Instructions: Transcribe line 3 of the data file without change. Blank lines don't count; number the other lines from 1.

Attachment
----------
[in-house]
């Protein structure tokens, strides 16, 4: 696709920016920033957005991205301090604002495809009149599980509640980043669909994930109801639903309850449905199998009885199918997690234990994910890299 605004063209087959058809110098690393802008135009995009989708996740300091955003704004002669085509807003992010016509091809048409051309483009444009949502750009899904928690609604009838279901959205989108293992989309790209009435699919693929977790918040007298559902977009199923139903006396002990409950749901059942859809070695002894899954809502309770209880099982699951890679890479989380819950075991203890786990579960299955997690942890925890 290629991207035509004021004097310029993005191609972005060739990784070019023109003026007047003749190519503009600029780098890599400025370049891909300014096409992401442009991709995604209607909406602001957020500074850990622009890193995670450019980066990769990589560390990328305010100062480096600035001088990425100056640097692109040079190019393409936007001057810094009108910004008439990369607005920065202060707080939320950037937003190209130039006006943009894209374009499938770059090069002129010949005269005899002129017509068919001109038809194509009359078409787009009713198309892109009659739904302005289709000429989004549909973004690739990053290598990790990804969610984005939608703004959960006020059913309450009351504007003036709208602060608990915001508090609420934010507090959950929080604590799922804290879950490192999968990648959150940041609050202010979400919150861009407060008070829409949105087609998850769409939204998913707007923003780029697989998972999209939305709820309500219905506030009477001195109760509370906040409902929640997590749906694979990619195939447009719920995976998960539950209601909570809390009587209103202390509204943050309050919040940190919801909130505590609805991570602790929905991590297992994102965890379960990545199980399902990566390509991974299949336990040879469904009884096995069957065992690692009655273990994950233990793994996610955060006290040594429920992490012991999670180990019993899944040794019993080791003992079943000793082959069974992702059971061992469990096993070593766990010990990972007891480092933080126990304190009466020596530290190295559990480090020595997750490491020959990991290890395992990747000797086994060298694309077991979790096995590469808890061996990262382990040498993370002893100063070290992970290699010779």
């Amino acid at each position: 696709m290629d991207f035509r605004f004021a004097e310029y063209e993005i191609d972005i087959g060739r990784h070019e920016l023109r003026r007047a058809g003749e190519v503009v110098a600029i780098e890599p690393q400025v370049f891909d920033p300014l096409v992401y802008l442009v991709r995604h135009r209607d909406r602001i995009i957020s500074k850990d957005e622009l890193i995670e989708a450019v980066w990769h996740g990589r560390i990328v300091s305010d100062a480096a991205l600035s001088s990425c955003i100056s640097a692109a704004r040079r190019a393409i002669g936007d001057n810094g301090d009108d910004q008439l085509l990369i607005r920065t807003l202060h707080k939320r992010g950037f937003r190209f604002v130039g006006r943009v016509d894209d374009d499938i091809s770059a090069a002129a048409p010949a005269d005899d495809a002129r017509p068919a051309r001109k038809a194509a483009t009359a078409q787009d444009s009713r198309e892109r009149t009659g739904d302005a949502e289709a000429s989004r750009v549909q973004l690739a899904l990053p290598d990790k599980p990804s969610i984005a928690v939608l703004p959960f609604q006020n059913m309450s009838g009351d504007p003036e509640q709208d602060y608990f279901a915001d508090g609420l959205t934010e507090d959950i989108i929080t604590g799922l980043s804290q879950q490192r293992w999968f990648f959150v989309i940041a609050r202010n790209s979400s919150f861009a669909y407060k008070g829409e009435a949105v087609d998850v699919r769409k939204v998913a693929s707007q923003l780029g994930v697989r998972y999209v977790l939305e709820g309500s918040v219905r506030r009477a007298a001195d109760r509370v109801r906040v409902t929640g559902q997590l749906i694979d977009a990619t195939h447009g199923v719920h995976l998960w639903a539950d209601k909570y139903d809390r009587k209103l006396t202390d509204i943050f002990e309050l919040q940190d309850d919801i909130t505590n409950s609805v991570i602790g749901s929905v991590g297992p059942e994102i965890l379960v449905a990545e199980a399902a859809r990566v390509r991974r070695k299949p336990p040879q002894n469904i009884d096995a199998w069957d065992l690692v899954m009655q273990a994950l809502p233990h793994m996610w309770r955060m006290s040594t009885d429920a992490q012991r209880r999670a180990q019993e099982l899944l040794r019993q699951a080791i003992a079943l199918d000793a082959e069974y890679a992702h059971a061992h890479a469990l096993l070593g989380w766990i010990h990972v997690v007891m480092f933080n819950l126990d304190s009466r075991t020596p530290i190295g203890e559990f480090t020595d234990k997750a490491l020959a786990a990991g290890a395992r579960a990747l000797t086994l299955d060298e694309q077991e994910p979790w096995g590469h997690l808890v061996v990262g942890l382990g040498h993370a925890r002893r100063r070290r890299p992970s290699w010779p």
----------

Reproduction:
């Amino acid at each position: 696709m290629d991207f035509r605004f004021a004097e310029y063209e993005i191609d972005i087959g060739r990784h070019e920016l023109r003026r007047a058809g003749e190519v503009v110098a600029i780098e890599p690393q400025v370049f891909d920033p300014l096409v992401y802008l442009v991709r995604h135009r209607d909406r602001i995009i957020s500074k850990d957005e622009l890193i995670e989708a450019v980066w990769h996740g990589r560390i990328v300091s305010d100062a480096a991205l600035s001088s990425c955003i100056s640097a692109a704004r040079r190019a393409i002669g936007d001057n810094g301090d009108d910004q008439l085509l990369i607005r920065t807003l202060h707080k939320r992010g950037f937003r190209f604002v130039g006006r943009v016509d894209d374009d499938i091809s770059a090069a002129a048409p010949a005269d005899d495809a002129r017509p068919a051309r001109k038809a194509a483009t009359a078409q787009d444009s009713r198309e892109r009149t009659g739904d302005a949502e289709a000429s989004r750009v549909q973004l690739a899904l990053p290598d990790k599980p990804s969610i984005a928690v939608l703004p959960f609604q006020n059913m309450s009838g009351d504007p003036e509640q709208d602060y608990f279901a915001d508090g609420l959205t934010e507090d959950i989108i929080t604590g799922l980043s804290q879950q490192r293992w999968f990648f959150v989309i940041a609050r202010n790209s979400s919150f861009a669909y407060k008070g829409e009435a949105v087609d998850v699919r769409k939204v998913a693929s707007q923003l780029g994930v697989r998972y999209v977790l939305e709820g309500s918040v219905r506030r009477a007298a001195d109760r509370v109801r906040v409902t929640g559902q997590l749906i694979d977009a990619t195939h447009g199923v719920h995976l998960w639903a539950d209601k909570y139903d809390r009587k209103l006396t202390d509204i943050f002990e309050l919040q940190d309850d919801i909130t505590n409950s609805v991570i602790g749901s929905v991590g297992p059942e994102i965890l379960v449905a990545e199980a399902a859809r990566v390509r991974r070695k299949p336990p040879q002894n469904i009884d096995a199998w069957d065992l690692v899954m009655q273990a994950l809502p233990h793994m996610w309770r955060m006290s040594t009885d429920a992490q012991r209880r999670a180990q019993e099982l899944l040794r019993q699951a080791i003992a079943l199918d000793a082959e069974y890679a992702h059971a061992h890479a469990l096993l070593g989380w766990i010990h990972v997690v007891m480092f933080n819950l126990d304190s009466r075991t020596p530290i190295g203890e559990f480090t020595d234990k997750a490491l020959a786990a990991g290890a395992r579960a990747l000797t086994l299955d060298e694309q077991e994910p979790w096995g590469h997690l808890v061996v990262g942890l382990g040498h993370a925890r002893r100063r070290r890299p992970s290699w010779p």